Russ Simatic, regional sales manager of G&A Partners’ Minneapolis office, recently shared his insight on how the tight manufacturing labor market is putting pressure on Minnesota manufacturing companies to compete for top talent with Dee DePass of the Star Tribune.
The tight labor market and greater confidence in the economy in Minnesota are resulting in wage growth, an indicator that had stubbornly stayed neutral in the recovery until now.
“Yes there is wage inflation and some pressures related to that. We are seeing that in Minnesota,” said John Way, chief financial officer of Proto Labs. “You won’t see it in our numbers for 2016. But for 2017, we are starting to see the effects of it and putting increases in place to make sure we are market competitive.”
The Maple Plain-based quick-turn maker of prototypes has plants in Minnesota, North Carolina, the United Kingdom, Germany and Japan. Wages are stable in all but Minnesota, where the company is growing and needs more workers in Maple Plain, Plymouth and Rosemount.
Proto Labs and other longtime companies are competing for new hires against Amazon, Shutterfly, Datacard and Emerson, all of which opened massive new facilities in Minnesota in recent years.
“It’s been a bumpy ride for Minnesota [wage growth] since the Great Recession. But now, the trend is definitely upward in Minnesota. And it’s a pretty strong, upward movement in hourly wages,” said Ernie Goss, director of Creighton University’s Economic Forecasting Group, which tracks the manufacturing economy in Minnesota and eight other central states.
Creighton University’s January survey of factory leaders found that 30 percent of supply managers “reported [that] finding and hiring qualified workers was their biggest obstacle,” and that’s pushing wages up, Goss said.
Wages for America’s 12.3 million factory workers crept up 3.2 percent during the last 12 months after years of stagnation, according to the National Association of Manufacturers (NAM). A recent survey by Enterprise Minnesota found that 60 percent of factory leaders planned to raise salaries this year.
Minnesota factory paychecks jumped 7.2 percent to $26.60 an hour from fourth-quarter 2015 to fourth-quarter 2016, according to the Bureau of Labor Statistics. To compare, wages rose 2.2 percent from fourth-quarter 2013 to 2014 then fell 0.6 percent from 2014 to 2015.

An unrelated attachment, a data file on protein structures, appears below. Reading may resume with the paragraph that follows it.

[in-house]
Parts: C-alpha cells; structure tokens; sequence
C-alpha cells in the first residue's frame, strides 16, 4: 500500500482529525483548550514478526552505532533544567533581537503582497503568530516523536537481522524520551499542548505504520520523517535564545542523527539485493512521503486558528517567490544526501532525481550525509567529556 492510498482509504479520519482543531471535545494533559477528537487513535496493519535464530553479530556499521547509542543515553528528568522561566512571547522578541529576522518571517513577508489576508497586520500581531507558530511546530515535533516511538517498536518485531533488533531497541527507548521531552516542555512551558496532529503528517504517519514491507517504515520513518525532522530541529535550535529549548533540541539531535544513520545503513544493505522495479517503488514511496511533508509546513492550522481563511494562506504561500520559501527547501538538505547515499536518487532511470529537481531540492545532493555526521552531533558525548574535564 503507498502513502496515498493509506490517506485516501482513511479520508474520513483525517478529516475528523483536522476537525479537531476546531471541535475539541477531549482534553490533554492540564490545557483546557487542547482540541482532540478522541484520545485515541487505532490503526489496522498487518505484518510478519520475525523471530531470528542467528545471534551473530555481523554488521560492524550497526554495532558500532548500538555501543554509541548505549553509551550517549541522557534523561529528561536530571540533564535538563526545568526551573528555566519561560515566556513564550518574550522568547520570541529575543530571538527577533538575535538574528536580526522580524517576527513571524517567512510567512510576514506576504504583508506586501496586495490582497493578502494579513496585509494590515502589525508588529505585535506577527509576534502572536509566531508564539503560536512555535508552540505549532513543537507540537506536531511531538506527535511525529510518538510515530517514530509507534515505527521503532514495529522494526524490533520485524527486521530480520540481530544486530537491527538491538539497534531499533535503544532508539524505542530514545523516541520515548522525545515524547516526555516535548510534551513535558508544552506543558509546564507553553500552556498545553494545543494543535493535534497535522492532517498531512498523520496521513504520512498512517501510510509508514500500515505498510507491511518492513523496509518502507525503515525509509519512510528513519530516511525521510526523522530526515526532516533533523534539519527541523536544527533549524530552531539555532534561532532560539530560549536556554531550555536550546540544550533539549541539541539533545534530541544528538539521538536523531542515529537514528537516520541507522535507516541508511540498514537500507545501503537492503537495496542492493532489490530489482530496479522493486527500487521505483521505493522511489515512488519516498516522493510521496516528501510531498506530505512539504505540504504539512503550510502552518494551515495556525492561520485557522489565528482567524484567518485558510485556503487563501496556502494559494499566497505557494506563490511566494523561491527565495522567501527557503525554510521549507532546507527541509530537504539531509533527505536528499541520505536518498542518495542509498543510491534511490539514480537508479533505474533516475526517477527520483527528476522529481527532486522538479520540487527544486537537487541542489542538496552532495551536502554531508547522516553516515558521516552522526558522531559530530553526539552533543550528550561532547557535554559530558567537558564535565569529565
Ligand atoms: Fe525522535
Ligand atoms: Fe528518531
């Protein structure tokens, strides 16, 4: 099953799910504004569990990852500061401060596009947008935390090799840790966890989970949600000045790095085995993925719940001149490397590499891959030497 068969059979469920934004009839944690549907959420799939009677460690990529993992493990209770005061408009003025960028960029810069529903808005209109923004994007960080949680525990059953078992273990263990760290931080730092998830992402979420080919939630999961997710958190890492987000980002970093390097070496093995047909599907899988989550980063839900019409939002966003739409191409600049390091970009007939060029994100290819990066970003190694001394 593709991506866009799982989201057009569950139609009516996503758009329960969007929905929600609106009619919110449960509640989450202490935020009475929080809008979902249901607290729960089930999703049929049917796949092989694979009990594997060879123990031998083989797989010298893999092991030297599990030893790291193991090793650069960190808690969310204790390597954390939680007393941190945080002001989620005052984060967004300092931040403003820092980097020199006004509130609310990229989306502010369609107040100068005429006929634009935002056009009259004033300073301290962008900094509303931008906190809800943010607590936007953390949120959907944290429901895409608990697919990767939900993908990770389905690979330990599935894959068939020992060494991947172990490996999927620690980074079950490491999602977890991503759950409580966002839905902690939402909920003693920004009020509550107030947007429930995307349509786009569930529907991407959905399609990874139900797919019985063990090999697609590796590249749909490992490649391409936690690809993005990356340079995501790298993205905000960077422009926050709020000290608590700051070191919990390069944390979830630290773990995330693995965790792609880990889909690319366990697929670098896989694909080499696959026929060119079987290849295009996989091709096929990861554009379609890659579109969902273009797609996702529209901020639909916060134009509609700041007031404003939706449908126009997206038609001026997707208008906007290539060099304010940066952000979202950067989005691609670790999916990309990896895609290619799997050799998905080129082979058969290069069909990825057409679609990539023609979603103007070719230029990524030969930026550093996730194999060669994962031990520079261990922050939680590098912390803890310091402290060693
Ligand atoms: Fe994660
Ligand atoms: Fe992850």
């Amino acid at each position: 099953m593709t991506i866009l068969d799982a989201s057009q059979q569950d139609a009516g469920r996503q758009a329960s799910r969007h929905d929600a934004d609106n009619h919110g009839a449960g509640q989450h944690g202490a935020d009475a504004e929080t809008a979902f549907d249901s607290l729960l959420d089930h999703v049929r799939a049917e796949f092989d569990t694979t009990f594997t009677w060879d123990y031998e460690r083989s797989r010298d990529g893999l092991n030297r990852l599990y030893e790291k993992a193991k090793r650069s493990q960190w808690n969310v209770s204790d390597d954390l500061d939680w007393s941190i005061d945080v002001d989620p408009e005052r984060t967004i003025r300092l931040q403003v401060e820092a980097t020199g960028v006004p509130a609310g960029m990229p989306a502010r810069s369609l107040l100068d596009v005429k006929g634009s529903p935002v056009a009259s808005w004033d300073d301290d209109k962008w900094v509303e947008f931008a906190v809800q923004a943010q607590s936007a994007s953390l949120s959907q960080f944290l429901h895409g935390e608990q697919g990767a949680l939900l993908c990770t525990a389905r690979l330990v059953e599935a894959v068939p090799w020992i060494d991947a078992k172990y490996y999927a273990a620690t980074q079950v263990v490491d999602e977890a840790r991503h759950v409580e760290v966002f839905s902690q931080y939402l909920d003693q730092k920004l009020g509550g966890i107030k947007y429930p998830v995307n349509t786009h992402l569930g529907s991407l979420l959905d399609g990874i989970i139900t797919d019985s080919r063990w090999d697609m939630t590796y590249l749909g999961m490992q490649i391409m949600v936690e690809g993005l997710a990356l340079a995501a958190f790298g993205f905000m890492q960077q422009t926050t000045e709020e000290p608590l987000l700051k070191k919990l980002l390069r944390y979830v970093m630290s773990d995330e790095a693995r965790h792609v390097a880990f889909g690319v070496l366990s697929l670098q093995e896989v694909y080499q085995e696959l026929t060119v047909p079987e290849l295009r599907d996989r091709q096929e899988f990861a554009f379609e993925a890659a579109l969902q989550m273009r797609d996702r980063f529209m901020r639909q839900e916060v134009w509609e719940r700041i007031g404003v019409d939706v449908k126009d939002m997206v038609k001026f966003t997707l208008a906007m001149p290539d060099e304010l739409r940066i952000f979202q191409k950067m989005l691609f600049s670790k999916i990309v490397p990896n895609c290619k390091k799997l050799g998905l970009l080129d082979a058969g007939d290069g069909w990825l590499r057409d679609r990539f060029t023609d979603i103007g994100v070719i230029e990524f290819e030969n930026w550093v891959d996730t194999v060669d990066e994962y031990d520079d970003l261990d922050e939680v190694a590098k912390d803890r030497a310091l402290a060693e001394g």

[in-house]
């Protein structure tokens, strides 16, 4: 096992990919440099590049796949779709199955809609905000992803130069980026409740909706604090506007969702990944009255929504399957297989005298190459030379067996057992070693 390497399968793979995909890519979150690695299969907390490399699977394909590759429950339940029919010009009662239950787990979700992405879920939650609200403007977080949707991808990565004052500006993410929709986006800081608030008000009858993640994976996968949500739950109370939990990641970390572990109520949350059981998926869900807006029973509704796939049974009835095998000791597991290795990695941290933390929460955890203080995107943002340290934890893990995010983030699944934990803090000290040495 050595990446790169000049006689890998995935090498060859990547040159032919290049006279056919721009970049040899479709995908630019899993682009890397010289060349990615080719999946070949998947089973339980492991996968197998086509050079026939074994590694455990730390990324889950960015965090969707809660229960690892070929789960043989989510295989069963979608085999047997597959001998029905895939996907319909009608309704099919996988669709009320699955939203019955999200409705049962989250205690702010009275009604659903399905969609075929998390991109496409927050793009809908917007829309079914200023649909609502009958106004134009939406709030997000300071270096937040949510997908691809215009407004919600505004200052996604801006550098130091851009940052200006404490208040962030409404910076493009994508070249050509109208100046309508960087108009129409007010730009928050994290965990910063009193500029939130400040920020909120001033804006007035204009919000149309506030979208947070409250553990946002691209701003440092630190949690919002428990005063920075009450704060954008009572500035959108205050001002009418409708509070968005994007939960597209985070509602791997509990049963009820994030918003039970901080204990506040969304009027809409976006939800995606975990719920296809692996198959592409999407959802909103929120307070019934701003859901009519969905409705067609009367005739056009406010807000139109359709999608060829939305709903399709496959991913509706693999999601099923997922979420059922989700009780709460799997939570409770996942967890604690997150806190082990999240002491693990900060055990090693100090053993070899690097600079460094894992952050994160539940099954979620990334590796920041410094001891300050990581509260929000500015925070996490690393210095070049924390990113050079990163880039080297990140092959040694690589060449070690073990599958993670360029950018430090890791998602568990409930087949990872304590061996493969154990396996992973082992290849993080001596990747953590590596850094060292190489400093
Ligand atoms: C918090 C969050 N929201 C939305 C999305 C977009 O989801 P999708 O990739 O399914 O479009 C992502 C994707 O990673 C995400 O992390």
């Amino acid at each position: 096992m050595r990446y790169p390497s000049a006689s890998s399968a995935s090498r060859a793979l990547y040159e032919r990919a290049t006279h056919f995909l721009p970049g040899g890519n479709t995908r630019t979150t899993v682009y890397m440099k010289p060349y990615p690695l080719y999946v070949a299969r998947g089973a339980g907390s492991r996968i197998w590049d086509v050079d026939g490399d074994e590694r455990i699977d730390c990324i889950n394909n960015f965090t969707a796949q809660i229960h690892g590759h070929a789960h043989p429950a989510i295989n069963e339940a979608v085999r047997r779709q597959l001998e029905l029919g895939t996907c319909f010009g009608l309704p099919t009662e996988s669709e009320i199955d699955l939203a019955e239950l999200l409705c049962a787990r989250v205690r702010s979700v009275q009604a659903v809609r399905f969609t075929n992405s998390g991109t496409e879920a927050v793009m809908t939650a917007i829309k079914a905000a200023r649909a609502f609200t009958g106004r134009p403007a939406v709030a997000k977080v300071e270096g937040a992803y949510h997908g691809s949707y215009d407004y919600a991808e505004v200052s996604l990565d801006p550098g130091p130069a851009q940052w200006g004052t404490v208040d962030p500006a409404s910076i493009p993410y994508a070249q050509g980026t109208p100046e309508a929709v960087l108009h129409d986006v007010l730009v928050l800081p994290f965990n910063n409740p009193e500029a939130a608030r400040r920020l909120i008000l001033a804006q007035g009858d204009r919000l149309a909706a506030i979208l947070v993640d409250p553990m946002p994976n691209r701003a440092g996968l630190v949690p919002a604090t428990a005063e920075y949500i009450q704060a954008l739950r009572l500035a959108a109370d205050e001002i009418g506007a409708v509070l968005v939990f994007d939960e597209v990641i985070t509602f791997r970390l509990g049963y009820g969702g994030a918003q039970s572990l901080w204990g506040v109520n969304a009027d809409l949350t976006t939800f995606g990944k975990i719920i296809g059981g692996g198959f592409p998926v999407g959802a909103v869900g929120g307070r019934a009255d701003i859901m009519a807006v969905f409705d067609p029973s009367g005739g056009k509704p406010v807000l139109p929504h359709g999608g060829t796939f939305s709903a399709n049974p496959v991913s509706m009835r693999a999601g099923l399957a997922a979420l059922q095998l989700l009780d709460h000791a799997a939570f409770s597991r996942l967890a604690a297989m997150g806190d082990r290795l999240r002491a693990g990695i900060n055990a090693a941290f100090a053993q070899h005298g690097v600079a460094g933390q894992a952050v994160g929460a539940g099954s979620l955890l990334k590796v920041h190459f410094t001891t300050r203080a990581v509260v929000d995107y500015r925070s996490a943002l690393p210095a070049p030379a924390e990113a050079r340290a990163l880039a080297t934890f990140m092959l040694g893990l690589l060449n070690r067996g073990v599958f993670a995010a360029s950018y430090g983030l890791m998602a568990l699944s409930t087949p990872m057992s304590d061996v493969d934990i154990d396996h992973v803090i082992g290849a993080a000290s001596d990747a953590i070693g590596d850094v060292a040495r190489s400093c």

The Creighton report found a similar increase for the fourth quarter of 2016 in its survey of manufacturers.
Other states, such as Kansas, Oklahoma, Nebraska and South Dakota, are not seeing that kind of increase.
Higher wage inflation in states like Minnesota, Missouri and North Dakota is prevalent because the economies are more diversified, Goss said. The labor market is tighter in those states as well, and they have more companies making more technically advanced products such as medical devices, electrical equipment and auto components.
Russ Simatic, regional manager for the human resources services firm G&A Partners in Edina, said he is hearing about wage pressures from manufacturing clients from Brainerd and Bloomington.
“Even outstate, we are seeing the exact same issues so it’s not just the metro,” he said.
Simatic was in Owatonna last week working with a client whose company makes floor refinishing machines. The company had given workers incremental cost of living increases, but now the owner said he thinks he needs to pay 10 to 15 percent over “the going rate in town.” A few weeks ago, one of his machinists gave him a wage number and said if he didn’t get it, he’d take an offer of more money from a company down the street in the office park.
“So wages are increasing,” Simatic said. “For a long time, they were flat and they needed to increase. Now that kind of situation is occurring.”
Dennis Von Ruden, owner of another Owatonna firm, General Equipment Company, now pays $17 to $30 an hour to ensure he can attract and keep workers. He competes for workers with factories in Rochester and the Twin Cities.
Lately, “we’ve seen a lot of job hopping for pay and benefits,” especially among workers without advanced skills or degrees, Von Ruden said. “They stay at a place for six to eight months and then they jump. You are lucky if you can get a year out of them and 18 months would be phenomenal. This is a Catch-22 for employers.”
Chad Moutray, chief economist for the National Association of Manufacturers, said wages are now rising at the same time more people are being hired.
In January, U.S. manufacturing employment rose for the second consecutive month, with an additional 5,000 workers on top of 11,000 added in December.
The survey of association members found wage growth of 3.2 percent over the past year.
“We hope this is a sign that manufacturers are starting to accelerate their hiring in light of a stronger demand and production outlook,” Moutray said, “and [that] it stands in contrast to the more cautious approach throughout much of the past year … as global headwinds and economic uncertainties continued to take their toll on manufacturing activity.”
This article was originally published on February 11, 2017, by the Star Tribune. Click here to view the article on the Star Tribune website.